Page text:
Wednesday, August 31, 2011

When will we learn that there is more to propriety than truth?

The truth account of assertion states that an assertion is proper iff it is true (Weiner 2005). Did you know that Pelling (here) produced a clever counterexample to the truth account? No? I thought not.

CP asserted:
1. This assertion is improper.

If CP’s assertion is true, we have a counterexample to the truth account. If CP’s assertion is false, we have a counterexample to the truth account. It is very tempting to say that we have a counterexample, one way or the other.

Certainly some assertion must be proper. If proper assertion is not simply true assertion, perhaps we should say that an assertion is proper iff it the speaker knows that it is true (Williamson 2000). If I were to credit CP for his counterexample to the truth account I would assert:
2. I can properly say that that was a proper counterexample.

If (2) is correct, the knowledge account says that I know (2). If I know (2), CP’s assertion gave us our counterexample to the truth account. If CP's assertion gave us our counterexample to the truth account, then either:
3. CP’s assertion was false and proper.

4. CP’s assertion was true but improper.

If (3) is correct, we have a counterexample to the knowledge account. (The knowledge account states that no false assertions are proper.) If (4) is correct, CP might have hit upon a counterexample, but he could not properly assert that he did. (He would have to know (1) and know that (1) is improper to assert.) If he could not properly assert that he had produced a counterexample to the truth account, the knowledge account says that he did not know that he had a counterexample to the truth account. I would credit him for his counterexample if I could know (2), but I cannot. Nobody can. Even if we cannot know (2), might we know that (1) is a proper counterexample to the truth account? You could know (1) was a proper counterexample if you knew (3) or (4). You can know neither (3) nor (4). (Why? Because you cannot know 'This assertion is proper' is false & proper and cannot know 'This assertion is proper' is true & improper.) So, nobody knows that CP produced a clever counterexample to the truth account. If, however, anyone of us can properly credit him for his counterexample by properly asserting (2), he should be credited for discovering the counterexample to the knowledge account.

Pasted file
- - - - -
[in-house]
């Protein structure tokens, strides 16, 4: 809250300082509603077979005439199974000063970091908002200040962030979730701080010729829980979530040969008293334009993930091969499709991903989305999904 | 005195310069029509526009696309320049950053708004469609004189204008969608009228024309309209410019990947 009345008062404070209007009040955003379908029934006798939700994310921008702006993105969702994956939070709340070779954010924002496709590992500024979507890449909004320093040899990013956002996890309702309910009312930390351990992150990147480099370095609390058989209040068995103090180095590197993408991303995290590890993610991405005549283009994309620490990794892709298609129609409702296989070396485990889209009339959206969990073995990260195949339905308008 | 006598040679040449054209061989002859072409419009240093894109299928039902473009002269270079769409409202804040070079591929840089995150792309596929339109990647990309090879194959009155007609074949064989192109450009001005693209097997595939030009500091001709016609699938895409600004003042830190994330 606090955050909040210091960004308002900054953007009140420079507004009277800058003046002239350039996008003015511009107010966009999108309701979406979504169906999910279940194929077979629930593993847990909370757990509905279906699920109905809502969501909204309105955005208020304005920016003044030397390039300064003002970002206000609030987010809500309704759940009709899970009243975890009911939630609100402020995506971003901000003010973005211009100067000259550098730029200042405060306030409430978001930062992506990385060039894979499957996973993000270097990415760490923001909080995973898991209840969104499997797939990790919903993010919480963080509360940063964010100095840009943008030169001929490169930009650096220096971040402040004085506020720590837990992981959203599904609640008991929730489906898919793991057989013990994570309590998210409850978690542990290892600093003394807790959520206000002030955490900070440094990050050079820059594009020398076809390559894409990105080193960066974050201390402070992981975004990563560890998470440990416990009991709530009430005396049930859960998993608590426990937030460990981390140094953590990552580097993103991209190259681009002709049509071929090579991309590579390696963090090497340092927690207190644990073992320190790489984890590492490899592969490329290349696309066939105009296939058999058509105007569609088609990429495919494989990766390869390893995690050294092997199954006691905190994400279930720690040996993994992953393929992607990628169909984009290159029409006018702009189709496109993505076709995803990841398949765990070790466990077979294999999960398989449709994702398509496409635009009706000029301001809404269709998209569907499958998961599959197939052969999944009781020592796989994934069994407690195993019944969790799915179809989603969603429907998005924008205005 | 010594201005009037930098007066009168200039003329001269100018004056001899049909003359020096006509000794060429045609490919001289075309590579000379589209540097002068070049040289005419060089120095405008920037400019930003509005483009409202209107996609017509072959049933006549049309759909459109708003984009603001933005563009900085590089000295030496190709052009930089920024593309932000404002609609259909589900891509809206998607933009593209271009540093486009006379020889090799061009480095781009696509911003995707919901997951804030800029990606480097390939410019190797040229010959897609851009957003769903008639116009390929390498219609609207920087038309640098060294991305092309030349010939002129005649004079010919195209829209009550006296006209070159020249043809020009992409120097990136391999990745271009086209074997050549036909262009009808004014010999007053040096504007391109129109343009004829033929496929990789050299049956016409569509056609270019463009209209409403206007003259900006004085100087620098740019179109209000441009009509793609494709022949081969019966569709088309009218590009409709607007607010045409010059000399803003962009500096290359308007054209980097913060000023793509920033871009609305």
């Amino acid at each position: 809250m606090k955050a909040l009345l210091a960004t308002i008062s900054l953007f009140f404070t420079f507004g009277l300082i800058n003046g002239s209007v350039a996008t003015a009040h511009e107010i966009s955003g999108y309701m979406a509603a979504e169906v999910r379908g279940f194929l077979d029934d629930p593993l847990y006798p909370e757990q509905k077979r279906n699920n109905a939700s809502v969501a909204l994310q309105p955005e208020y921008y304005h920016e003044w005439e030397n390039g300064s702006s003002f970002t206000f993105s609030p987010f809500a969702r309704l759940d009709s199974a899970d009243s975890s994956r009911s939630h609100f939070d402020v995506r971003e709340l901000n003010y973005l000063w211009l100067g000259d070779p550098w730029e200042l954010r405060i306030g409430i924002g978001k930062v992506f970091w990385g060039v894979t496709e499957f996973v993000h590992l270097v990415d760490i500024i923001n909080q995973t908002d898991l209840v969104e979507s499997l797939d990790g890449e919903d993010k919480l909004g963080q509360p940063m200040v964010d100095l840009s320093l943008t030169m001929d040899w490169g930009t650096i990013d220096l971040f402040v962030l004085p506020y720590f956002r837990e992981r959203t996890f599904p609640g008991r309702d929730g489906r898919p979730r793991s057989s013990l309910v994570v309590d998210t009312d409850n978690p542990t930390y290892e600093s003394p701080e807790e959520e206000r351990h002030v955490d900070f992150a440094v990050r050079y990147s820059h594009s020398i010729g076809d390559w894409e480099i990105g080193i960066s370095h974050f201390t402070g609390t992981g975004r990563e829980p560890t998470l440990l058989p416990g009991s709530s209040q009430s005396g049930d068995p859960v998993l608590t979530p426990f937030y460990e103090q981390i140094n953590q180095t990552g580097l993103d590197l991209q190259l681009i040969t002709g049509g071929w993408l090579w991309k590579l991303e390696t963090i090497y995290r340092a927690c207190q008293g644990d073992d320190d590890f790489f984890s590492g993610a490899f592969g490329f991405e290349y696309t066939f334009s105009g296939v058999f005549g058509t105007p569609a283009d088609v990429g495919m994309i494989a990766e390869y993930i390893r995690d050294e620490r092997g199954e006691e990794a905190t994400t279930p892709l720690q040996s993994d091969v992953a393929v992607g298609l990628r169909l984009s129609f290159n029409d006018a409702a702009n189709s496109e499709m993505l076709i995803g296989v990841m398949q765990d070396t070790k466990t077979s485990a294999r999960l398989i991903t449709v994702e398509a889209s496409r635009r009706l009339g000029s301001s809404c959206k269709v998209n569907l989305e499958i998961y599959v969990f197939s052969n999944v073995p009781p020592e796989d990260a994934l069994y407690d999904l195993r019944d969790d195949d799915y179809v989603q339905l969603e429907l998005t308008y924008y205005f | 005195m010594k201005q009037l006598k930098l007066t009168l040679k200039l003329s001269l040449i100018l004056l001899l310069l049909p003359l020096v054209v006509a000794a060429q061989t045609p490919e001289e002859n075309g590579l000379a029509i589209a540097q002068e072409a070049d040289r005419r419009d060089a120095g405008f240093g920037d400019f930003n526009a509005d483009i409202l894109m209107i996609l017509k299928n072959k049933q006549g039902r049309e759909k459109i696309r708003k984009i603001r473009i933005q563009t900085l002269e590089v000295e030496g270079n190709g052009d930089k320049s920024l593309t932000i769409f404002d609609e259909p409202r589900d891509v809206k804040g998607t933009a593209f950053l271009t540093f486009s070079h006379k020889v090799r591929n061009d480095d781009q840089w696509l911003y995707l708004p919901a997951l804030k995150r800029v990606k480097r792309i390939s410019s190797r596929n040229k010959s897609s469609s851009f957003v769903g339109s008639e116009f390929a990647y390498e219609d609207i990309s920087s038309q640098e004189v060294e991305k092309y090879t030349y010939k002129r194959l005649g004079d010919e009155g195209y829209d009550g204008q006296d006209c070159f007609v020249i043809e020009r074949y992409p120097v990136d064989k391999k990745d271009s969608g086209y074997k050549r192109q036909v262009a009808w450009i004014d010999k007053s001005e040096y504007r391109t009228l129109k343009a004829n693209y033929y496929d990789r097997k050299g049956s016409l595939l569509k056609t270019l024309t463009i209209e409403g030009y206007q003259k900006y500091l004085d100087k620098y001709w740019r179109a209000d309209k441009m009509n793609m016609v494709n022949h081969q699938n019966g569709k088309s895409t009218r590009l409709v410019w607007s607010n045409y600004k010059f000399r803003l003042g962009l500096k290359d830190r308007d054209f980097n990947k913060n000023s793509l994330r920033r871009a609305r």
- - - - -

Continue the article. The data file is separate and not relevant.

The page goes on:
If knowledge is required for proper assertion, maybe we should not say that CP produced a counterexample to the truth account, but certainly, you might think to yourself, it is proper to believe that he has. If you disagree and think he has not produced the goods, reread the first paragraph. If you think you know that he has produced the goods, reread the second. Adler (2002: 25) says that we cannot believe what we recognize we do not know. This explains why we cannot believe that the number of stars is even or that God understands my atheism. I used to think that was right, but now I disagree. I believe (1) is a counterexample to the truth account. Suppose we are capable of believing what we take ourselves not to know. Huemer (2007: 149) says that we cannot justifiably believe what we take ourselves not to know because we are committed upon reflection to endorsing our beliefs as beliefs that constitute knowledge. I used to think that was right, but now I disagree. I am justified in believing (1) is a counterexample to the truth account.